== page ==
A company is rolling the dice when it comes to citizen developers. You don't know what you're getting. There are a few other issues too. How do you keep your citizen developers from deleting every record in the database? Etc. Eventually a company will realize that citizen development isn't working. At that point they'll start looking for a low code contractor. Yes, buy a low code system, then go look for very small pool of developers who specialize in that system. Scarcity will drive price.
One of the traits that makes a good developer valuable is that they are looking for the best ways to solve a problem. Many solutions aren’t technical, but rather business process. Often the collaboration of a subject matter expert and developer yields great results. The type of thinking required to make good software can also be used to improve other areas of the business. Do citizen developers have these skills? Maybe?
Lower Cost: The immediate questions is lower cost over what timespan? Lower initial cost? Perhaps, but what about the long term cost? Once code gets locked into a proprietary system, you have other things to think about. What if the low code platform provider goes out of business? What is the initial cost? What about yearly service fees? What's the cost to find that small pool of specialized contractors who know how to use the low code system. Remember the old adage. You get what you pay for.
Low code systems have more layers of abstraction. This can result in slower code. Perhaps small inefficiencies, but if you’re a large business slow apps can burn time and time is money.
Reusable Code: I’m not sure why this is even touted as a feature. Pretty much all coding paradigms build on reusability.
Drag and Drop Coding: Drag and drop coding is an interesting feature. Drag and drop code interfaces are being used to teach children the fundamentals of logic. This is a great use case, and as of right now the only valid one.
Extensibility: Not everything will fit into the well-defined box of low code widgets. When you can't build what you need to in your low code environment, you have to write code. This is where things get ugly. You have to write code that conforms to the interfaces of the low code platform. Hopefully you can do what you need to without jumping through dozens of layers. Most low code developers will likely be pretty lost at this point. Get out your checkbook again.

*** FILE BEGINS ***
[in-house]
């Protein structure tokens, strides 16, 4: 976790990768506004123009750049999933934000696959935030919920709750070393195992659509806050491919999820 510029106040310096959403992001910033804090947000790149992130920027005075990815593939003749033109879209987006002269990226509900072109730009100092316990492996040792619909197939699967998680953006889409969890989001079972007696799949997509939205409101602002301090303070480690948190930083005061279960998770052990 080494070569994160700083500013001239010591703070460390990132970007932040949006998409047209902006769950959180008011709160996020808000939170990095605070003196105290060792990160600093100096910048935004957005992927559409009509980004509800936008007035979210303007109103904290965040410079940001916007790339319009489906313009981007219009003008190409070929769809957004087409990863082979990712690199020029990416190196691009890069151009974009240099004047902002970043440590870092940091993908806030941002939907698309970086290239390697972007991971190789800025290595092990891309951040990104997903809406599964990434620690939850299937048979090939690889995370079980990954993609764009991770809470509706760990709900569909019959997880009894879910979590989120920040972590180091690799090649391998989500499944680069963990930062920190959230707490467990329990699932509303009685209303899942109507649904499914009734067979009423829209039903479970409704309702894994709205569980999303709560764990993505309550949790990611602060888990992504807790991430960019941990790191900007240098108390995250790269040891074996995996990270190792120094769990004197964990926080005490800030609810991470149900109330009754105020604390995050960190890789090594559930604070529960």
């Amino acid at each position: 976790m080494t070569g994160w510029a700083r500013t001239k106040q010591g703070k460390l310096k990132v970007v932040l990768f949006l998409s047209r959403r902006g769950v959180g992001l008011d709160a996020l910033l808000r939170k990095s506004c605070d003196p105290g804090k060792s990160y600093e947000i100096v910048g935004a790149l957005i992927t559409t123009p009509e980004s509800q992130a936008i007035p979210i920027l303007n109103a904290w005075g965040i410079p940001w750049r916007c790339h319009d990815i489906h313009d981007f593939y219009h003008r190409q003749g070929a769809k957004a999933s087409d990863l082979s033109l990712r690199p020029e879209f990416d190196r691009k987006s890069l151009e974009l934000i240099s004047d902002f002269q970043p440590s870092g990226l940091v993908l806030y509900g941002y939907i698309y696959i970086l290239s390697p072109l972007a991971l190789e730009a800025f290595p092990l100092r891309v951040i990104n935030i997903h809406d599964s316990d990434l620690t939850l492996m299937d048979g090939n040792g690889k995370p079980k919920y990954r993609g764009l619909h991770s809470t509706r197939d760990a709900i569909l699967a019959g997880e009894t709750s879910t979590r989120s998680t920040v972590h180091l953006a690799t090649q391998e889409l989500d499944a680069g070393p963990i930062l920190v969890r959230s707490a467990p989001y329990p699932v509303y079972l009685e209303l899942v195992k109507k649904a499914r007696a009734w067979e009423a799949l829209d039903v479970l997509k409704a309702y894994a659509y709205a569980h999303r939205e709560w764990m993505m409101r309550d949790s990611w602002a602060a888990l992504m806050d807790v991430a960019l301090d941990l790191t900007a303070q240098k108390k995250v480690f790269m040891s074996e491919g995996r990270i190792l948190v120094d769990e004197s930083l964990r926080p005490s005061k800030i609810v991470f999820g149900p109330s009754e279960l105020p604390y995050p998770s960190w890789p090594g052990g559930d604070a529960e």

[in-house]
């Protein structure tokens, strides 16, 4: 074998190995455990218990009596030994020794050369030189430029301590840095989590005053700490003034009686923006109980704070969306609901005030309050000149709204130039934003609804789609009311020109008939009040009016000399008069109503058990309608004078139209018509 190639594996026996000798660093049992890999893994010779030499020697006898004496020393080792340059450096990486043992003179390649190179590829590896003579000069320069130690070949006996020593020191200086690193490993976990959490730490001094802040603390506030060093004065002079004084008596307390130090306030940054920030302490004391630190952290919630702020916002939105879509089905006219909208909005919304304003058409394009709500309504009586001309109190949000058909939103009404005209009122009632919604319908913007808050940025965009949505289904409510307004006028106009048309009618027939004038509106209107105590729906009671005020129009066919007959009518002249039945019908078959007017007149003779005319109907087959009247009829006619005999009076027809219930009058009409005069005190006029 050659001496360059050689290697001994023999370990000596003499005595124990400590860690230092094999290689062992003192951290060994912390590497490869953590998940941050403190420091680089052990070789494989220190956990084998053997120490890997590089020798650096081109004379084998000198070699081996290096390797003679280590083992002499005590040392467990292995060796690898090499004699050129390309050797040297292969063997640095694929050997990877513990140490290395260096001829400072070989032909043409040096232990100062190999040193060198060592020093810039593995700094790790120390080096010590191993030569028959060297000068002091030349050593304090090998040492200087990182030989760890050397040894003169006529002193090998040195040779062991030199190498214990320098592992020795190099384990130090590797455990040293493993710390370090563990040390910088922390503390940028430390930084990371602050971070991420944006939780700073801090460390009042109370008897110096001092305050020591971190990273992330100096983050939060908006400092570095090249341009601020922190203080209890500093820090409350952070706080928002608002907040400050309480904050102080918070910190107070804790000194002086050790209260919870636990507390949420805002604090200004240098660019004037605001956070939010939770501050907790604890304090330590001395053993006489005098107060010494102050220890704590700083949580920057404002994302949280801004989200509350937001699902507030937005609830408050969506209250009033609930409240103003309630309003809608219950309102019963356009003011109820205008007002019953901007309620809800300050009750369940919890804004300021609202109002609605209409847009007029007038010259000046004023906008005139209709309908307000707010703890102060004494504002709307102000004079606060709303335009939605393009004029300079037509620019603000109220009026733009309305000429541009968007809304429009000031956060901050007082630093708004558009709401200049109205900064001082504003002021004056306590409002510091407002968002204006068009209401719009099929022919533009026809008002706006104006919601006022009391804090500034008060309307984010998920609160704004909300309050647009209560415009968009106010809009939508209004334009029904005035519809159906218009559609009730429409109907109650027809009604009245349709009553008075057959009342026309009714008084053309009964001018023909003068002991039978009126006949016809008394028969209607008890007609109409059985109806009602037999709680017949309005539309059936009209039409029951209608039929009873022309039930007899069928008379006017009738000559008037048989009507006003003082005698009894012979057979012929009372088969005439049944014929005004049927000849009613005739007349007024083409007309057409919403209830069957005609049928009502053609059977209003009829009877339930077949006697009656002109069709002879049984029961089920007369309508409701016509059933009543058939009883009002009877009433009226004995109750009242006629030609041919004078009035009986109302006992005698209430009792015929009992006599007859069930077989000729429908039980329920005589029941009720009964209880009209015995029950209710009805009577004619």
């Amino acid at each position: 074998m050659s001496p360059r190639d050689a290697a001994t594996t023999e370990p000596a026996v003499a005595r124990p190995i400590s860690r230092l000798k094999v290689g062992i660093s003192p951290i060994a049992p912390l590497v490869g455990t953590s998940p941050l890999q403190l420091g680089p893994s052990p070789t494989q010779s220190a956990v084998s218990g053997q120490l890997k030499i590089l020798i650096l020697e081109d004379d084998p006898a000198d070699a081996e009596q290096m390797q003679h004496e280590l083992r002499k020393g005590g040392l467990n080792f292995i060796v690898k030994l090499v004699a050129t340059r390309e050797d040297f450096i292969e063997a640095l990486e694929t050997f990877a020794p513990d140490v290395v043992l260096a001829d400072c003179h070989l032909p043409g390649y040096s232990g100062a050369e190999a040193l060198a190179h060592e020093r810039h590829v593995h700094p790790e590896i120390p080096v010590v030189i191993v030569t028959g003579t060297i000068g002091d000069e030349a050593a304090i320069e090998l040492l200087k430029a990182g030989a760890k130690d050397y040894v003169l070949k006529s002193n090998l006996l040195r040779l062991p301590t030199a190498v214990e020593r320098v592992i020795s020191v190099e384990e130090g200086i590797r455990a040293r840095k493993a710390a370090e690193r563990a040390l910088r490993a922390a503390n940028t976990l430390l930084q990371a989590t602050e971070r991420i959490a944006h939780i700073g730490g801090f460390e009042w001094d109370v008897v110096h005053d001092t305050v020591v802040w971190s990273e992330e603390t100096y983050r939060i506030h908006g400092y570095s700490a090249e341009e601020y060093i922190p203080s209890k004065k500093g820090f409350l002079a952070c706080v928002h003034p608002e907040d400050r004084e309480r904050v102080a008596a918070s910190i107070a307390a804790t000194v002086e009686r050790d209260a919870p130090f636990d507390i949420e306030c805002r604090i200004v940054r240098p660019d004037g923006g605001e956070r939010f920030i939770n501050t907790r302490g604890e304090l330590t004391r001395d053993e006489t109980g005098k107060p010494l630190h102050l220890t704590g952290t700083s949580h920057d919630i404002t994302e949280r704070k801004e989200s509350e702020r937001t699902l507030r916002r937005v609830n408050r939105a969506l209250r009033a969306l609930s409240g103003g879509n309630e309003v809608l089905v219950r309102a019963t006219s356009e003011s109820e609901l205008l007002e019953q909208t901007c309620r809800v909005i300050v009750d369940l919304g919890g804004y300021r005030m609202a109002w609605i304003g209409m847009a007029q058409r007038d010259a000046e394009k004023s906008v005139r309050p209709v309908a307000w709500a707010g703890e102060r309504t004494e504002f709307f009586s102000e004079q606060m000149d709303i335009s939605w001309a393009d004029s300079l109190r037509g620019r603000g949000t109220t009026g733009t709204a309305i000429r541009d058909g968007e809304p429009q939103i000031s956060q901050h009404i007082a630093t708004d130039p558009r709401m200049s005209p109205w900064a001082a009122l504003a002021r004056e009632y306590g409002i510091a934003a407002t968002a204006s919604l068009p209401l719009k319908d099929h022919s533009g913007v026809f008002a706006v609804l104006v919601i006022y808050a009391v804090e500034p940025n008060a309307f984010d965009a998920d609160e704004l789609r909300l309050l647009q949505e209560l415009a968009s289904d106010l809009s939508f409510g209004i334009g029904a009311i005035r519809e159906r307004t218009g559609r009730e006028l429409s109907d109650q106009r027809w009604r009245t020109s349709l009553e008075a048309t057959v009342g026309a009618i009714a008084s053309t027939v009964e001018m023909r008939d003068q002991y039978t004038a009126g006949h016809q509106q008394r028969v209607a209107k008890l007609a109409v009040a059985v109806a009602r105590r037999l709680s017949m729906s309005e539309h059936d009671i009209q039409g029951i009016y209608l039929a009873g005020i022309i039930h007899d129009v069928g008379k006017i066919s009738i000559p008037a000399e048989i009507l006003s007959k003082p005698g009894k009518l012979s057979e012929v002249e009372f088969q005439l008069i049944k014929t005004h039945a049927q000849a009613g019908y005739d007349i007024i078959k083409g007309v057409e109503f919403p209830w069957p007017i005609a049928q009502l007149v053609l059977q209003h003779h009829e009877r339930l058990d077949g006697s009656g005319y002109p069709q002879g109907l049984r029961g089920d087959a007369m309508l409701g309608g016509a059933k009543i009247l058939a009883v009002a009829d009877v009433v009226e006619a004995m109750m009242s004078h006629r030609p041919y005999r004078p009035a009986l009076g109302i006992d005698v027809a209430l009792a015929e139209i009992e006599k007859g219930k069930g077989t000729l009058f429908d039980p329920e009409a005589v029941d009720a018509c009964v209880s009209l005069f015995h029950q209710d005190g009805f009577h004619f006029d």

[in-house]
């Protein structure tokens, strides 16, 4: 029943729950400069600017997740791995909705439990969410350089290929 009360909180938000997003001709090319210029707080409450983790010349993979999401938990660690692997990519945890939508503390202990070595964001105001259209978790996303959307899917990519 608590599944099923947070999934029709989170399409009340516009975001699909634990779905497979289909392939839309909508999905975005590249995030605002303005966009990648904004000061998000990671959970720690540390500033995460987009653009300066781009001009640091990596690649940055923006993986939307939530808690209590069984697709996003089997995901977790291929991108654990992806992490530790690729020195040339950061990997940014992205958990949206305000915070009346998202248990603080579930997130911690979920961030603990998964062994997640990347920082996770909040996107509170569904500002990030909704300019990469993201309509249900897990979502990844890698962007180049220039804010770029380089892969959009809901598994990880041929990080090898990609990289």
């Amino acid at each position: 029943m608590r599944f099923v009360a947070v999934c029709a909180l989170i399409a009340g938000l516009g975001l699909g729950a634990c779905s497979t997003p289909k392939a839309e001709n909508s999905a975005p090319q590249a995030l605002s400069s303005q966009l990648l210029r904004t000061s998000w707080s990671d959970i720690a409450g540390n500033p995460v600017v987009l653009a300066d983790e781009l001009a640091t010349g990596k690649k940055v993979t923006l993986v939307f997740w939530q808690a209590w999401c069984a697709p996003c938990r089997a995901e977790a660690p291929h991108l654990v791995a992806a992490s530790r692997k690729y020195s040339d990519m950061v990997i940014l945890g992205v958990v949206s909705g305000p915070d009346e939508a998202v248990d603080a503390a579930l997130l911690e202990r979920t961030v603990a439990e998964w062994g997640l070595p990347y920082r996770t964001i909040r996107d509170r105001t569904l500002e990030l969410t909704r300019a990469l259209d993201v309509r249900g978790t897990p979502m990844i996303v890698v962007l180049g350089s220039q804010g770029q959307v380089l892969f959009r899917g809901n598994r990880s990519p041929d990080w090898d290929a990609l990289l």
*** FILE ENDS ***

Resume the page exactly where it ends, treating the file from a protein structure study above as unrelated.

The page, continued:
Let’s get back to the two companies that I mentioned earlier. What will happen if company (A) buys a low code environment? It’s likely that any decent developer will leave. Development resumes don’t thrive on low code. The developers left at the company (the ones who made things slow) will continue to go slow with low code. Thus company (A) will have achieved one of its goals, less developers.
If company (B) purchases a low code system they’ll soon find themselves dealing with an uprising in IT. To combat the uprising they’ll be forced into finding contractors to code things for them. They’ll have the disadvantage of locked in technologies. Their dreams will never be realized.
Alternative to Low Code: The alternative to low code systems is to embrace the development process. If you can hire internal developers. If that’s not an option, look to any number of reputable code consulting companies.
A company’s problem solving ability may well define its future value. If you are looking for some stocks to short, look on the web at any low code provider’s testimonials section. That’s a good list to bet against.